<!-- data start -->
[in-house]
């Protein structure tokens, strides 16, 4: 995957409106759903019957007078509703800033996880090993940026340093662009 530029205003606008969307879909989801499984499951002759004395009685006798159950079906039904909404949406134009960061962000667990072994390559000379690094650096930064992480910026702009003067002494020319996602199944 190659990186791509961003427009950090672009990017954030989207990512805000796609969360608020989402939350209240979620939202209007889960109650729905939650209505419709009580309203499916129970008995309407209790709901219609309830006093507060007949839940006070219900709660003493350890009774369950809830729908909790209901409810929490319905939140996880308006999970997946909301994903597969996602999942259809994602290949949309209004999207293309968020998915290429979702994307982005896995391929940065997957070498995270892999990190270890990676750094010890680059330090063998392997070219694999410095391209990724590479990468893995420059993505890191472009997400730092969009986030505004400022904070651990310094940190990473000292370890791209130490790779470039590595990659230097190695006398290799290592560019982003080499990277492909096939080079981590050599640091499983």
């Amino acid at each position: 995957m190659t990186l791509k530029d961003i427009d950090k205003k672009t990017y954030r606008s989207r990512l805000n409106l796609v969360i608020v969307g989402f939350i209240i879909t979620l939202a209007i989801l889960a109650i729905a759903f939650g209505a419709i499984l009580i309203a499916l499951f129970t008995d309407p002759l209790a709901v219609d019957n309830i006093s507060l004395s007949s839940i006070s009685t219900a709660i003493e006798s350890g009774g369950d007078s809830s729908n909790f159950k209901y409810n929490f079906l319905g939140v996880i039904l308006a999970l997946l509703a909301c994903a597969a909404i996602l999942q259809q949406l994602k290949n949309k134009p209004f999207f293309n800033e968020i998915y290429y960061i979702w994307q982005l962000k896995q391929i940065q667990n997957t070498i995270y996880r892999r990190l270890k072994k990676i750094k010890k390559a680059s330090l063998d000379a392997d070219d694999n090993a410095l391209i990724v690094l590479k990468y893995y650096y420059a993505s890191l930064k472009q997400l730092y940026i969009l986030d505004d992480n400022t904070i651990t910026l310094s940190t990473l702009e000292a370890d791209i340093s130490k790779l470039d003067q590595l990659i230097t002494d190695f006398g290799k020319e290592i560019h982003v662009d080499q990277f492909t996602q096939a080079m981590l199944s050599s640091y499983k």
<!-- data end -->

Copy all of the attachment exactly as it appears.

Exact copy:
[in-house]
């Protein structure tokens, strides 16, 4: 995957409106759903019957007078509703800033996880090993940026340093662009 530029205003606008969307879909989801499984499951002759004395009685006798159950079906039904909404949406134009960061962000667990072994390559000379690094650096930064992480910026702009003067002494020319996602199944 190659990186791509961003427009950090672009990017954030989207990512805000796609969360608020989402939350209240979620939202209007889960109650729905939650209505419709009580309203499916129970008995309407209790709901219609309830006093507060007949839940006070219900709660003493350890009774369950809830729908909790209901409810929490319905939140996880308006999970997946909301994903597969996602999942259809994602290949949309209004999207293309968020998915290429979702994307982005896995391929940065997957070498995270892999990190270890990676750094010890680059330090063998392997070219694999410095391209990724590479990468893995420059993505890191472009997400730092969009986030505004400022904070651990310094940190990473000292370890791209130490790779470039590595990659230097190695006398290799290592560019982003080499990277492909096939080079981590050599640091499983």
């Amino acid at each position: 995957m190659t990186l791509k530029d961003i427009d950090k205003k672009t990017y954030r606008s989207r990512l805000n409106l796609v969360i608020v969307g989402f939350i209240i879909t979620l939202a209007i989801l889960a109650i729905a759903f939650g209505a419709i499984l009580i309203a499916l499951f129970t008995d309407p002759l209790a709901v219609d019957n309830i006093s507060l004395s007949s839940i006070s009685t219900a709660i003493e006798s350890g009774g369950d007078s809830s729908n909790f159950k209901y409810n929490f079906l319905g939140v996880i039904l308006a999970l997946l509703a909301c994903a597969a909404i996602l999942q259809q949406l994602k290949n949309k134009p209004f999207f293309n800033e968020i998915y290429y960061i979702w994307q982005l962000k896995q391929i940065q667990n997957t070498i995270y996880r892999r990190l270890k072994k990676i750094k010890k390559a680059s330090l063998d000379a392997d070219d694999n090993a410095l391209i990724v690094l590479k990468y893995y650096y420059a993505s890191l930064k472009q997400l730092y940026i969009l986030d505004d992480n400022t904070i651990t910026l310094s940190t990473l702009e000292a370890d791209i340093s130490k790779l470039d003067q590595l990659i230097t002494d190695f006398g290799k020319e290592i560019h982003v662009d080499q990277f492909t996602q096939a080079m981590l199944s050599s640091y499983k």